This perspective also helps explain Dorrien’s favorable take on the post-1972 Michael Harrington, whose stance that socialists should participate openly in the Democratic Party informed the electoral strategy of the Democratic Socialist Organizing Committee (DSOC), and later DSA, which rejected the Socialist Party’s strategy of making the perfect the enemy of the good. When Dorrien’s narrative reaches the Harrington era, it’s infused with the author’s personal experience; since 1974, he’s been a member of DSOC and then DSA, which was formed by a merger of DSOC and the New American Movement in 1982. He’s also been active in its Religion and Socialism group, which has enabled him to incorporate into his book a mini-biography of John C. Cort, a key if idiosyncratic Christian socialist of the late twentieth century. Dorrien includes accounts of his own discussions with Harrington over what Harrington saw as the demise of religion—a demise that Dorrien contested with data showing religious belief to be more prevalent than socialist belief. (More recent data might not show this so clearly, particularly among millennials and Gen Zers.)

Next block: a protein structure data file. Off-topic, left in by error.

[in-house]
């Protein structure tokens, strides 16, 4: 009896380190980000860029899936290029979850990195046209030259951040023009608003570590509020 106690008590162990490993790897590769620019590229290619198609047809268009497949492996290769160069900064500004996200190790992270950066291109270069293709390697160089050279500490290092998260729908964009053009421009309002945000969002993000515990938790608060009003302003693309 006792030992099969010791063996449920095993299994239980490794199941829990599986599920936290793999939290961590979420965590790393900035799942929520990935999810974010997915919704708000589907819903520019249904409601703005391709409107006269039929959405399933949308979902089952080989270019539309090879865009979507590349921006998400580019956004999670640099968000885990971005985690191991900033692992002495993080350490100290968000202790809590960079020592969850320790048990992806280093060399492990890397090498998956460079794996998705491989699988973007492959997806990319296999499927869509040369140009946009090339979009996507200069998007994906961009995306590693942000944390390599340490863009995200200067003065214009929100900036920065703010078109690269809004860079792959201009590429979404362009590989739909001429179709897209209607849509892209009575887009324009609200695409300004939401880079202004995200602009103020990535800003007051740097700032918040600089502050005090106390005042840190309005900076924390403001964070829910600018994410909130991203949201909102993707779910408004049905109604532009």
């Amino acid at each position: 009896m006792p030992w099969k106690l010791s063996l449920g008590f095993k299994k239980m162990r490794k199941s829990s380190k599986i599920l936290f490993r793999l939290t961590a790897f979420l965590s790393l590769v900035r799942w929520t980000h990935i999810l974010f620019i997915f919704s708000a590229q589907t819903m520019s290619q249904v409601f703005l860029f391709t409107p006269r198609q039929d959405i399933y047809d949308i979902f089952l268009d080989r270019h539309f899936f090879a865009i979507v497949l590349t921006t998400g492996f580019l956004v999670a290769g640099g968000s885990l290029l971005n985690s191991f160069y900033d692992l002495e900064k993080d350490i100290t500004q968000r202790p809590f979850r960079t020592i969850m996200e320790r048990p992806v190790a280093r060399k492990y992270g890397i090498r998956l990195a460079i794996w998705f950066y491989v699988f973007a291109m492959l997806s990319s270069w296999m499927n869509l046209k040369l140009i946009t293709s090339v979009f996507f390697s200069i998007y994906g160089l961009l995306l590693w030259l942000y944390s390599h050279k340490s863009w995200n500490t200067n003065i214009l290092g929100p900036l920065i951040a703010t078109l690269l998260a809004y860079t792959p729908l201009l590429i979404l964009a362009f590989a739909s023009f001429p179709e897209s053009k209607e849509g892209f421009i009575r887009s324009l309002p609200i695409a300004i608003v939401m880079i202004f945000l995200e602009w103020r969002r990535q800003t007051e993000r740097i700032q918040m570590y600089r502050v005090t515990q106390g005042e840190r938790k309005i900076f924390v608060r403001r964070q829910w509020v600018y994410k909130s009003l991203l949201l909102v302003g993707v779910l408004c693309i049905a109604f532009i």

Dorrien’s take on both Harrington and DSA isn’t uncritical, but his affirmation of their orientation and strategy is of a piece with his perspective on socialist history more generally: that the socialist cause does best when it works with and in other democratic progressive movements, including those that are only partially or latently social democratic. That perspective is borne out by the huge growth that DSA experienced in the wake of the presidential campaigns of Bernie Sanders, which vindicated the Harringtonian strategy of working within the Democratic Party. It’s also been borne out by the considerable leftward movement of the Democrats—President Joe Biden included—in response to the broad appeal that Sanders’s social democratic platform won once it wasn’t confined to the sectarian margins of American politics.